Friday, 2 January 2015

My Top Five Reads for 2014

A new year is upon us and as is traditional on a reading and writing blogs I'd like to reflect upon my year's reading. Since purchasing a Kindle a couple of years ago my reading habits have changed. I now tend to read more indie authors than traditionally published ones. Although there's a few big hitters that I'll always pick up their books, like Clive Barker, Neal Asher, Peter F Hamilton and Terry Prachett.

There's a few reasons for this, price is one consideration. Indie novels tend to be around £2 and at that price point it's worth taking a chance. Traditionally published titles are typically three or four times that price so I tend to stick to the authors I know.

It's been a good year for readers (certainly for my reading at any rate) and the first two books on this list were clear winners. As I read them I knew that they would be on my list at the end of the year and I suspect they will both be on other people's lists as well. For the remaining slots it was a bit trickier as there were many good candidates to choose from.

Anyway, with no more preamble let's look at my top five reads for 2014. Note that they're books that I've read for the first time in 2014, not necessarily one's published last year.

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1. The Martian by Andy Weir

There are two broad types of science fiction - soft and hard. Soft sci-fi is generally just the setting or technology but doesn't pay too much attention to the scientific realism. Hard sci-fi is the opposite and is known for attention to detail with realism. The Martian falls into the hard sci-fi camp but that shouldn't put you off reading it. At its heart this is a survival story and one carried by an immensely likable character.

The hard aspect comes from the research the author has clearly undertaken to get everything right. And he does get it right. The story has an authentic feel to it that supports the story. It's a tale full of peril and I kept turning the page to see what obstacle he would have to face next and what he would come up with to overcome it.

The book is also an example of an indie published book doing well. There will apparently be a film, which I'm looking forward to. An excellent book and one well worth checking out whether you're into science-fiction or not.

Click here to buy The Martian from Amazon US / Amazon UK

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2. FAG by Jonathan Hill

I'd enjoyed the author's previous work, but they hadn't prepared me for his debut novel. It's fair to say that this story was out of my usual reading comfort zone. It's an emotive and often uncomfortable read that had me transfixed.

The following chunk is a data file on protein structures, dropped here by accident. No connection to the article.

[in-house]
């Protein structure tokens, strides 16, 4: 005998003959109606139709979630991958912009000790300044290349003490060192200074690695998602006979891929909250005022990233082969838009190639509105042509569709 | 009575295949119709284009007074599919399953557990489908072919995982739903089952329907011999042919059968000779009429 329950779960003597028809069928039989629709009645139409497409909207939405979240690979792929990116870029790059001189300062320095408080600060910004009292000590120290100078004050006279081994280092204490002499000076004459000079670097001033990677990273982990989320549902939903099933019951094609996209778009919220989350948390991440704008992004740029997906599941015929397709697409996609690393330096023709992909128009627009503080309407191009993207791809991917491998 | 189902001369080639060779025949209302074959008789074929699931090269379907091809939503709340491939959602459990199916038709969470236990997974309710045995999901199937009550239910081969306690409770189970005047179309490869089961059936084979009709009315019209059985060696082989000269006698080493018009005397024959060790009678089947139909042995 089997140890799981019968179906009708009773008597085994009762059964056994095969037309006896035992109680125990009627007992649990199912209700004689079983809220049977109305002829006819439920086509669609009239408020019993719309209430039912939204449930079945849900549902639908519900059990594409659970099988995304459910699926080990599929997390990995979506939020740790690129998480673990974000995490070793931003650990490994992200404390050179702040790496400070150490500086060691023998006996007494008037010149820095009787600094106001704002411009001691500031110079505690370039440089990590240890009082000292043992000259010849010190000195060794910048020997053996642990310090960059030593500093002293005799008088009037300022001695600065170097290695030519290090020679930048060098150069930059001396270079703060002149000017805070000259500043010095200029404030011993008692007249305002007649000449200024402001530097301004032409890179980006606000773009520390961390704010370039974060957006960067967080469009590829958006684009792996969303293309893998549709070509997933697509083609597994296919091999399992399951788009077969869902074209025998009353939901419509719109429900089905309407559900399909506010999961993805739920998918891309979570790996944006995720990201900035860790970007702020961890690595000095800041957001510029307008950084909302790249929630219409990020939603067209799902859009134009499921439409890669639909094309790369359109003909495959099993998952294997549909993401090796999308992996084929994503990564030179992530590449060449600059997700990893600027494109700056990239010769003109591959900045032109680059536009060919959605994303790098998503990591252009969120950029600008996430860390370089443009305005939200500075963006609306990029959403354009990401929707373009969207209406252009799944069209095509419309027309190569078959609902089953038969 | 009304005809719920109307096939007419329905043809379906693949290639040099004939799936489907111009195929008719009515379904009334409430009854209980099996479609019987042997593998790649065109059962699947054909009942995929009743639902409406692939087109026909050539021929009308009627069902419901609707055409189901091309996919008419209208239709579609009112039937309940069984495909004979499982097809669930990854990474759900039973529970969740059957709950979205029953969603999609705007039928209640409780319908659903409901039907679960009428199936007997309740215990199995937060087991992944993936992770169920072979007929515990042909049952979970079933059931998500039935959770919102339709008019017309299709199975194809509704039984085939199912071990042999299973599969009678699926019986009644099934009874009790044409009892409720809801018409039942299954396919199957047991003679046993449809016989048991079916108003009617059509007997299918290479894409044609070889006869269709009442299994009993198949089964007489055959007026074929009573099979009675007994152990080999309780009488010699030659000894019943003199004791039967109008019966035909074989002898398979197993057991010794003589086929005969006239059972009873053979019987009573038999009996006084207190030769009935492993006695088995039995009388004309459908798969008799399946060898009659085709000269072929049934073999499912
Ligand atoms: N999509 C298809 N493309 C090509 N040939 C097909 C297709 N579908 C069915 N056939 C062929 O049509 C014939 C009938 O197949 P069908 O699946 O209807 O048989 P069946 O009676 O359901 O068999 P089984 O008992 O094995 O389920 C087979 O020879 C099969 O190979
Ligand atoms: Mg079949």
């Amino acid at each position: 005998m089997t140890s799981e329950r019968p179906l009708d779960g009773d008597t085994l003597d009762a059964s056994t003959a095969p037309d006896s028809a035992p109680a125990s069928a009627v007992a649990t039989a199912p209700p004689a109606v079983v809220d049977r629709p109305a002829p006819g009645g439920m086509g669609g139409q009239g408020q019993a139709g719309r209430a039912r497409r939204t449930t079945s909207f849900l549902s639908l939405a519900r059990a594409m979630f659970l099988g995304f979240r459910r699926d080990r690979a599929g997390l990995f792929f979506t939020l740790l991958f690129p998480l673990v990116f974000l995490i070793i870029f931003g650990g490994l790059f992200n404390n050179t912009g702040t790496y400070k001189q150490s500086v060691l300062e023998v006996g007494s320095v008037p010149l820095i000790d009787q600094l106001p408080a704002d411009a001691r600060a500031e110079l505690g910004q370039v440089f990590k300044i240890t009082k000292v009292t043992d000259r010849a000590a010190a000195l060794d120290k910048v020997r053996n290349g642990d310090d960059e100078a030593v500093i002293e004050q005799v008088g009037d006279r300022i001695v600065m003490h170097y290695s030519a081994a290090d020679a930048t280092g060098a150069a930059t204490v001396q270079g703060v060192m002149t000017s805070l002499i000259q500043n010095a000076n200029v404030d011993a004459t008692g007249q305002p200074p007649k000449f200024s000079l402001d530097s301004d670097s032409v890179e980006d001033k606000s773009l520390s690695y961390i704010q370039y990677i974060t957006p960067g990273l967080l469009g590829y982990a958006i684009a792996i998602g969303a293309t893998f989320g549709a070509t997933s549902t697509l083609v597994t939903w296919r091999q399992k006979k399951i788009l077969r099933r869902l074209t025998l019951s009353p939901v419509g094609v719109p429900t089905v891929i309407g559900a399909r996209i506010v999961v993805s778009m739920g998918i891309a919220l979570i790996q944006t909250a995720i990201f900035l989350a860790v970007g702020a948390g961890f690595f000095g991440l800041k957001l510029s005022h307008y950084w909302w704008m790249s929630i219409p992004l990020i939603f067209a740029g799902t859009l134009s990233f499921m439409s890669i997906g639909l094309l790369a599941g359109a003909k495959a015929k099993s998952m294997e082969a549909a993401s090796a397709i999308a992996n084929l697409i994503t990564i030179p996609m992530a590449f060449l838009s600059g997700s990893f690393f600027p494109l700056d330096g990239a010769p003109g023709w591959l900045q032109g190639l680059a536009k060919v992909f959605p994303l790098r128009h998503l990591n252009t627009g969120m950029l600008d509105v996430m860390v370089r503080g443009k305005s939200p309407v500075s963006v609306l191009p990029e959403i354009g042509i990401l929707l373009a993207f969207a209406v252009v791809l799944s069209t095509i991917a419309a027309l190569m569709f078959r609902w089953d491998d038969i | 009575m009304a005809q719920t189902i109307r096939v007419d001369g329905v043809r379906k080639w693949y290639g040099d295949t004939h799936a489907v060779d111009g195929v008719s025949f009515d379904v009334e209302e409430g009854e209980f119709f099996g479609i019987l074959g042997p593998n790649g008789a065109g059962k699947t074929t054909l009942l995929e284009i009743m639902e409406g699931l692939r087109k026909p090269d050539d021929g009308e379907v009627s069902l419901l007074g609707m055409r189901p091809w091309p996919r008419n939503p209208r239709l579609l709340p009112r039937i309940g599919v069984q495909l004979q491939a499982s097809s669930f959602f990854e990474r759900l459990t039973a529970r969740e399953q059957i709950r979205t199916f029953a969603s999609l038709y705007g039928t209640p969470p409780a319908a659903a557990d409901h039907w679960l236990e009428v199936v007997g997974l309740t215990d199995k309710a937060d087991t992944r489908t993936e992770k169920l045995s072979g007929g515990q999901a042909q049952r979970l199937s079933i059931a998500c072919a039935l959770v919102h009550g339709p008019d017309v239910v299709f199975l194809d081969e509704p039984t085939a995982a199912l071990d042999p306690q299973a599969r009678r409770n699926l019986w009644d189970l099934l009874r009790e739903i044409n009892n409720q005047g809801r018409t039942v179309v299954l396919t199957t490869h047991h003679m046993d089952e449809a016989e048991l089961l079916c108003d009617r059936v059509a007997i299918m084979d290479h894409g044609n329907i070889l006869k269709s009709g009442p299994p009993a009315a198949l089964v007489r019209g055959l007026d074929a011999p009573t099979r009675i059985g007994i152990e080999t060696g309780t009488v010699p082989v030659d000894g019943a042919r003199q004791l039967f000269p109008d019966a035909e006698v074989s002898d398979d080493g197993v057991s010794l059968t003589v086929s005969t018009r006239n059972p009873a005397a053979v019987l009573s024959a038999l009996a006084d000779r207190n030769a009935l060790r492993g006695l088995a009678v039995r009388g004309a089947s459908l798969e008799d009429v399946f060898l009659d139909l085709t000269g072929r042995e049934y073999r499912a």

The quality of the writing is superb and you really feel for the characters. He tackles two difficult subjects - bullying and homosexuality and he tackles them well.

If you've not read this yet then I heartily recommend it - it's books like this that make the indie published scene shine.

Click here to buy FAG from Amazon US / Amazon UK

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3. A Gathering of Ghosts by David Haynes

David Haynes is one of my favourite authors. I first discovered him through his Victorian era horror stories (his other books are just as great) and he made last years top five twice. He only receives one spot this year, but he did receive five star reviews for both of his released books last year.

I'm a big fan of short stories and this collection of horror stories is a fine example of the craft. The author excels in taking a familiar idea and working something new from it. His style of writing captures the era magnificently.

The collection is worth reading for The Waltz alone, a sublime and heartrending tale that really stood out for me.

Click here to buy A Gathering of Ghosts from Amazon US / Anazon UK

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4. 100 Nightmare by K. Z. Morano

We continue the horror theme with this next book it also leads on to one of my favourite forms of short fiction - drabbles. If you're not familiar with drabbles then they are stories that are exactly 100 words long and this author demonstrates her mastery of the form.

As the name implies this is a collection of 100 horror tales and the author has a deliciously dark imagination. It's no easy task to write an effective story within so few words. As well as the quality of her writing craft there's a rich diversity in the stories. Mention should also be made of the illustration throughout the book. They provide suitable accompaniment to the stories.

Click here to buy 100 Nightmares from Amazon US / Amazon UK

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5. Necropolis by Guy Portman

This was a surprise read for me and provides an excellent example of why I enjoy reading indie authors so much. This is the tale of a psychopath working in a council department. Usually story is king for me but here it's the main character that stood out. Of course it helps that the story is good as well!

The book puts the reader inside the mind of this man and it's one hell of a journey. It's dark and funny in places and the quality of the writing really elevates the story. The almost banality of the setting provides a good contrast for what goes on inside his mind and also some of the opportunity for the humour.

Click here to buy Necropolis from Amazon US / Amazon UK

And there we have my top five reads for 2014 - what were yours?


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